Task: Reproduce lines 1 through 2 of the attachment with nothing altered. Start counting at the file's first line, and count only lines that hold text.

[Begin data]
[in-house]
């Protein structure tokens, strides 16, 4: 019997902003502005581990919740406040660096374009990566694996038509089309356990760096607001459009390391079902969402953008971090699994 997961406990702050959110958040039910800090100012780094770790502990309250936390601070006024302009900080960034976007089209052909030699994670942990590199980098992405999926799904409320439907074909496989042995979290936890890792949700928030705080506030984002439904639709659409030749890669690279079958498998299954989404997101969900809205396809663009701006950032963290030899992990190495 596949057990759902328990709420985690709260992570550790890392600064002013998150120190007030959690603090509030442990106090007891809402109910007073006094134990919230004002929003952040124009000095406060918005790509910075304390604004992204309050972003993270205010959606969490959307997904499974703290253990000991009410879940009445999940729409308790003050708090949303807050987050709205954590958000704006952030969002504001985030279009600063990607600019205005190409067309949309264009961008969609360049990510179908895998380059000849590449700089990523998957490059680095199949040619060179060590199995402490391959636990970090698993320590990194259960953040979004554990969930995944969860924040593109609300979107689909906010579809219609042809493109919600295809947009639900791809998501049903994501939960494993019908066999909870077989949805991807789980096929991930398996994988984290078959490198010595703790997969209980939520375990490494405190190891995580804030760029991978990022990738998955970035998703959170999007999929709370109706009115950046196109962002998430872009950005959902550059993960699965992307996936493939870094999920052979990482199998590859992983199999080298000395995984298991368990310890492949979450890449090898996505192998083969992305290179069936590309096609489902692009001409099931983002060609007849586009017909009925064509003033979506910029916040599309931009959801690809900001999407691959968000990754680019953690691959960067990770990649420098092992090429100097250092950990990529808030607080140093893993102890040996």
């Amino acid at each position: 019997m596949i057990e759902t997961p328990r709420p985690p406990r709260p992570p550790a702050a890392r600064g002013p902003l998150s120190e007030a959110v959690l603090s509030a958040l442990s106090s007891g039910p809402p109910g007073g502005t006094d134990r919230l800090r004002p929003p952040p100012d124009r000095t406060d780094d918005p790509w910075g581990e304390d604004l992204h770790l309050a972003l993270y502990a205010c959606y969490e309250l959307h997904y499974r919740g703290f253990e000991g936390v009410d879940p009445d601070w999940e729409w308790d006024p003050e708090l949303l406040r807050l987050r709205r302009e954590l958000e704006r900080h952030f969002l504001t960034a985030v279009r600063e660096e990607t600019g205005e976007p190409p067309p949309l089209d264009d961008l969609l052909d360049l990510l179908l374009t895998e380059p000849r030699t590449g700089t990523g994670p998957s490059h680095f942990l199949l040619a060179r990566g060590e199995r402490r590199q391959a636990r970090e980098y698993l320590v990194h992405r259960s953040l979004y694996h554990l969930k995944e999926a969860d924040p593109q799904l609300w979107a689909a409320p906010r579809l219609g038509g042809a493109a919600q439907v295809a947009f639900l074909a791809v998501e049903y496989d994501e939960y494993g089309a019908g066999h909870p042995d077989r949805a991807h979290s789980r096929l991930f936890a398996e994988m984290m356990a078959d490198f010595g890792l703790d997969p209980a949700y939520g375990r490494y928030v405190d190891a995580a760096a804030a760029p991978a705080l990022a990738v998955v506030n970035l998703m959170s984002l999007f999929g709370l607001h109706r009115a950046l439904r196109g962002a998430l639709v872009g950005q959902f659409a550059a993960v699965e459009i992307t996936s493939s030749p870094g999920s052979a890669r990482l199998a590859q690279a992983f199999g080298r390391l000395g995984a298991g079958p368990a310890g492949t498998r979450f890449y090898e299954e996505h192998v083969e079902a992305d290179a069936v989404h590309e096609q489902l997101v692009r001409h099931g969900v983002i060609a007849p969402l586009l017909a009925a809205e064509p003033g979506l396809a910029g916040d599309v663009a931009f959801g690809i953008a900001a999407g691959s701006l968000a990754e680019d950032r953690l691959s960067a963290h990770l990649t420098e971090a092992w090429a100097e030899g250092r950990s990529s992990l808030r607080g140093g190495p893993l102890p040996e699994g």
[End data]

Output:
[in-house]
């Protein structure tokens, strides 16, 4: 019997902003502005581990919740406040660096374009990566694996038509089309356990760096607001459009390391079902969402953008971090699994 997961406990702050959110958040039910800090100012780094770790502990309250936390601070006024302009900080960034976007089209052909030699994670942990590199980098992405999926799904409320439907074909496989042995979290936890890792949700928030705080506030984002439904639709659409030749890669690279079958498998299954989404997101969900809205396809663009701006950032963290030899992990190495 596949057990759902328990709420985690709260992570550790890392600064002013998150120190007030959690603090509030442990106090007891809402109910007073006094134990919230004002929003952040124009000095406060918005790509910075304390604004992204309050972003993270205010959606969490959307997904499974703290253990000991009410879940009445999940729409308790003050708090949303807050987050709205954590958000704006952030969002504001985030279009600063990607600019205005190409067309949309264009961008969609360049990510179908895998380059000849590449700089990523998957490059680095199949040619060179060590199995402490391959636990970090698993320590990194259960953040979004554990969930995944969860924040593109609300979107689909906010579809219609042809493109919600295809947009639900791809998501049903994501939960494993019908066999909870077989949805991807789980096929991930398996994988984290078959490198010595703790997969209980939520375990490494405190190891995580804030760029991978990022990738998955970035998703959170999007999929709370109706009115950046196109962002998430872009950005959902550059993960699965992307996936493939870094999920052979990482199998590859992983199999080298000395995984298991368990310890492949979450890449090898996505192998083969992305290179069936590309096609489902692009001409099931983002060609007849586009017909009925064509003033979506910029916040599309931009959801690809900001999407691959968000990754680019953690691959960067990770990649420098092992090429100097250092950990990529808030607080140093893993102890040996």